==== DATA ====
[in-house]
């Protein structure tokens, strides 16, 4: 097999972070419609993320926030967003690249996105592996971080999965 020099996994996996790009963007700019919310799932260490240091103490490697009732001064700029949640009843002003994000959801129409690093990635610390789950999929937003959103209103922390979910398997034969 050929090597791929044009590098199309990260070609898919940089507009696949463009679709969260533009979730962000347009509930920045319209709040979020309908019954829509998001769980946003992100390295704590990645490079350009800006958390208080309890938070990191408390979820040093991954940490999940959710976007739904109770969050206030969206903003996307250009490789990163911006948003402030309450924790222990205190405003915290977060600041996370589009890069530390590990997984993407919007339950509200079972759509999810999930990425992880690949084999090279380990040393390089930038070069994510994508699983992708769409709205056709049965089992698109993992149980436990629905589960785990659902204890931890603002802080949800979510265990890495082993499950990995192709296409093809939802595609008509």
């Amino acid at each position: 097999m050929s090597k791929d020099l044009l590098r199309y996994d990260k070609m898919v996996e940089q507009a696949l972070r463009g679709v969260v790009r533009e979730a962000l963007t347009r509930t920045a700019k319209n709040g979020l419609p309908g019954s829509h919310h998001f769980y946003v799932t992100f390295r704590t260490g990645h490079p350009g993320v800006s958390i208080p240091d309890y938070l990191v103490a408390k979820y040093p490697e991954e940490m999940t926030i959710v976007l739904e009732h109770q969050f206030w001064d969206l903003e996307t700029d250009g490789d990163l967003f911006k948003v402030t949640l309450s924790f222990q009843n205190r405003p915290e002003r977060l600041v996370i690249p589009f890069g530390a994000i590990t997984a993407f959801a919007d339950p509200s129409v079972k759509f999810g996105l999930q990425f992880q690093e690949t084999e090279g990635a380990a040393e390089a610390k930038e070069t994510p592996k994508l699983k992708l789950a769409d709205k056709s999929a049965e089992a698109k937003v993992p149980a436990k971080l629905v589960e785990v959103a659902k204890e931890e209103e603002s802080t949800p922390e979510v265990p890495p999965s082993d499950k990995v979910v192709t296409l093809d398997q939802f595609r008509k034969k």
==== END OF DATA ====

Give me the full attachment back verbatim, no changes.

[in-house]
């Protein structure tokens, strides 16, 4: 097999972070419609993320926030967003690249996105592996971080999965 020099996994996996790009963007700019919310799932260490240091103490490697009732001064700029949640009843002003994000959801129409690093990635610390789950999929937003959103209103922390979910398997034969 050929090597791929044009590098199309990260070609898919940089507009696949463009679709969260533009979730962000347009509930920045319209709040979020309908019954829509998001769980946003992100390295704590990645490079350009800006958390208080309890938070990191408390979820040093991954940490999940959710976007739904109770969050206030969206903003996307250009490789990163911006948003402030309450924790222990205190405003915290977060600041996370589009890069530390590990997984993407919007339950509200079972759509999810999930990425992880690949084999090279380990040393390089930038070069994510994508699983992708769409709205056709049965089992698109993992149980436990629905589960785990659902204890931890603002802080949800979510265990890495082993499950990995192709296409093809939802595609008509």
């Amino acid at each position: 097999m050929s090597k791929d020099l044009l590098r199309y996994d990260k070609m898919v996996e940089q507009a696949l972070r463009g679709v969260v790009r533009e979730a962000l963007t347009r509930t920045a700019k319209n709040g979020l419609p309908g019954s829509h919310h998001f769980y946003v799932t992100f390295r704590t260490g990645h490079p350009g993320v800006s958390i208080p240091d309890y938070l990191v103490a408390k979820y040093p490697e991954e940490m999940t926030i959710v976007l739904e009732h109770q969050f206030w001064d969206l903003e996307t700029d250009g490789d990163l967003f911006k948003v402030t949640l309450s924790f222990q009843n205190r405003p915290e002003r977060l600041v996370i690249p589009f890069g530390a994000i590990t997984a993407f959801a919007d339950p509200s129409v079972k759509f999810g996105l999930q990425f992880q690093e690949t084999e090279g990635a380990a040393e390089a610390k930038e070069t994510p592996k994508l699983k992708l789950a769409d709205k056709s999929a049965e089992a698109k937003v993992p149980a436990k971080l629905v589960e785990v959103a659902k204890e931890e209103e603002s802080t949800p922390e979510v265990p890495p999965s082993d499950k990995v979910v192709t296409l093809d398997q939802f595609r008509k034969k």